Sperduti, Clemente. “L. R. Badeau on Being a Full-Time Unicorn.” Hopewell Democrat-Tribune 4 Apr. 2013, University ed.: A2+.

Lots of children adorn their folders and lockers with unicorn stickers, and Lisa Frank’s cosmic vision of the creatures was long haute couture for elementry schoolers. Lynn Ruelle Badeau of Hopewell has taken that fascination a step further: she has become one of the nation’s few full-time unicorns.

Ms. Badeau spoke to the Hopewell Democrat-Tribune earlier this week: “I’ve always been fascinated with mythological creatures, not just because of their beauty, but also because of their potential to do good and serve as a symbol,” she said. “I was an equestrian and a hiker, and loved nothing more than long wilderness hikes and off the trail rides.”

Badeau had long been an admirer of books like Peter Beagle’s The Last Unicorn and its 1982 film adaptation, but it wasn’t until she graduated from Southern Michigan University’s Monaghan School of Business and began working as an accountant’s assistant that she began thinking of making her fascination into a full-time job. “I thought of majoring in something that involved chasing unicorns, but the closest thing the school had–art history–had a really awful placement rate. So I made the ‘grownup’ decision and became an accountant.”

Five years of clock-punching at the Hopewell accountancy firm of Heliotrope, Burgher, and Mendicant changed her mind. “It’s a good thing no one saw my expense account sheets,” Badeau laughs, “I covered every inch of empty space with unicorn drawings. I got the work done, but 90% of my time was daydreaming about being a unicorn.” She maintained her equestrian and wilderness hiking pursuits on the side, but holds that “it just wasn’t enough.”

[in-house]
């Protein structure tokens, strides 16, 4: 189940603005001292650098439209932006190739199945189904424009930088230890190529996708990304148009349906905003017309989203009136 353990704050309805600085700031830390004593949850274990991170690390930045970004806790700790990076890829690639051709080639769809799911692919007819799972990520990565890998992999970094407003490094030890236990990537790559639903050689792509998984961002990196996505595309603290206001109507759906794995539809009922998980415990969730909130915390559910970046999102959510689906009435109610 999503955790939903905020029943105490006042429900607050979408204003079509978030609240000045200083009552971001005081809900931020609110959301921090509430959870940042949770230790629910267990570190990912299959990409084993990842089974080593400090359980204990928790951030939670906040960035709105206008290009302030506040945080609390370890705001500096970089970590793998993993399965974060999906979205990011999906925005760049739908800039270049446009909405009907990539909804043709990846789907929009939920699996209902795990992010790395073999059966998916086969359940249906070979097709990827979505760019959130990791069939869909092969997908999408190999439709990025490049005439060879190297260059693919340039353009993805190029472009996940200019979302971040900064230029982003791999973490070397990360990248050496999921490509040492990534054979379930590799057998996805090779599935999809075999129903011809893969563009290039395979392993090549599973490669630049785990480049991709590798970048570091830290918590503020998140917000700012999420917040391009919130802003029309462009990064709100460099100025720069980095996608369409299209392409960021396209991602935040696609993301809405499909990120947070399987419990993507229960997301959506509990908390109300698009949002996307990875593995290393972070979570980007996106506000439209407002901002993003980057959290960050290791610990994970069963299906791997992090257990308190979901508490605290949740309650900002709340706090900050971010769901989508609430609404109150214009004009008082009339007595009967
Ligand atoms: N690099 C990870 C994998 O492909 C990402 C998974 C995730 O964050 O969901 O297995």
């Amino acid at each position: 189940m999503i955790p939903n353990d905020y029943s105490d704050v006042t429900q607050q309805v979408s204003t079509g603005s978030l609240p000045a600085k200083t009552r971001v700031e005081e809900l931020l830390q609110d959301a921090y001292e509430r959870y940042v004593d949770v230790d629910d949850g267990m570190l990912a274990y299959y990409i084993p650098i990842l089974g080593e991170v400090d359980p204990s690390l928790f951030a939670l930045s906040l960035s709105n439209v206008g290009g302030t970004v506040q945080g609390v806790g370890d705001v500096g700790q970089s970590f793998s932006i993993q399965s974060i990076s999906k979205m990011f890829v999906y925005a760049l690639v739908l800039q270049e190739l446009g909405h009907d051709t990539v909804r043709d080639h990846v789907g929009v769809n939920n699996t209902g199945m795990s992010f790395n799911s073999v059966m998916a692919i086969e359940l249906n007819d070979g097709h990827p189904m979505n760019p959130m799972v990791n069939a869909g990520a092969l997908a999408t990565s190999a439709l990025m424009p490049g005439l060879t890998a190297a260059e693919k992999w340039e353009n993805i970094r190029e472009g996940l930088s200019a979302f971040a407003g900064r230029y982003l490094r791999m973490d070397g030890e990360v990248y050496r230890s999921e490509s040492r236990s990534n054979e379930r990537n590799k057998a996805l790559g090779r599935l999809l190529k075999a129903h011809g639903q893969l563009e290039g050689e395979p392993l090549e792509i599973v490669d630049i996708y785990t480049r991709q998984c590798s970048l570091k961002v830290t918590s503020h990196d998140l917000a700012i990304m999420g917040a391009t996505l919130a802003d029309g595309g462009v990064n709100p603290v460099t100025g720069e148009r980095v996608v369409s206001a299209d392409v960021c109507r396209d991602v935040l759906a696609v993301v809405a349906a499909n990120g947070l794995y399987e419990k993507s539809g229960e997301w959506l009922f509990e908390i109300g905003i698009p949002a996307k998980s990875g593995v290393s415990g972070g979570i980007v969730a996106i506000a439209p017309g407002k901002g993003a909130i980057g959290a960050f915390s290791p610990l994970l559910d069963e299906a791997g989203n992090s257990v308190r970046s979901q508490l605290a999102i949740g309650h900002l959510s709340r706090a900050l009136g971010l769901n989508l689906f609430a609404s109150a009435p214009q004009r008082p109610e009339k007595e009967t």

It was a Motion magazine article about Venado un Cuerno that really opened Badeau’s eyes. “I read about Mr. un Cuerno in SoCal, who’d been a unicorn full-time for almost a decade, and realized that there might be a way to live the dream.” She struck up a correspondence with un Cuerno, who she credits as her mentor, freely sharing tips on how to live and work as a full-time unicorn.

At first, things were difficult. “Being a full-time unicorn is tough!” Badeau says. “You really miss your opposable thumbs, and a diet of grass and rainbows is a difficult adjustment for someone used to burgers and fries!” She started with part-time unicorning, on weekends and after hours, but soon found the courage to quit her 9-5 job and move into 40-hour unicorn weeks.

“There are some challenges,” admits Badeau. “You need people to help brush your coat, and driving anywhere requires a trailer and hitch. It’s difficult for people with hard hearts to see me, and I have an instinctive fear of non-virgins that I have to control with special veterinary medication.” But it’s all worth it, she says. “Especially with children. Asking if they can ride me or touch my horn and then seeing their faces when they’re able to…it’s the best feeling in the world!”

Lynn Badeau now lives and works full-time as a unicorn, taking only the occasional weekend or holiday off to “wear clothes, use fingers, and watch Netflix” for a change. While she’s coy about how much she charges per appearance (Badeau’s website has a price quote generator), she often works for free or at the behest of the Department of Natural Resources, teaching children about conservationism and the environment.

“I’m a nerd at heart,” Badeau says, noting that she has appeared as a guest in such respected shows as Dr. What, Blade Runner: The Series, and Star Trek the Third Generation. “I’m able to make a living with my dream and educate besides. What could be better than that?”

From an idea by breylee and this article.

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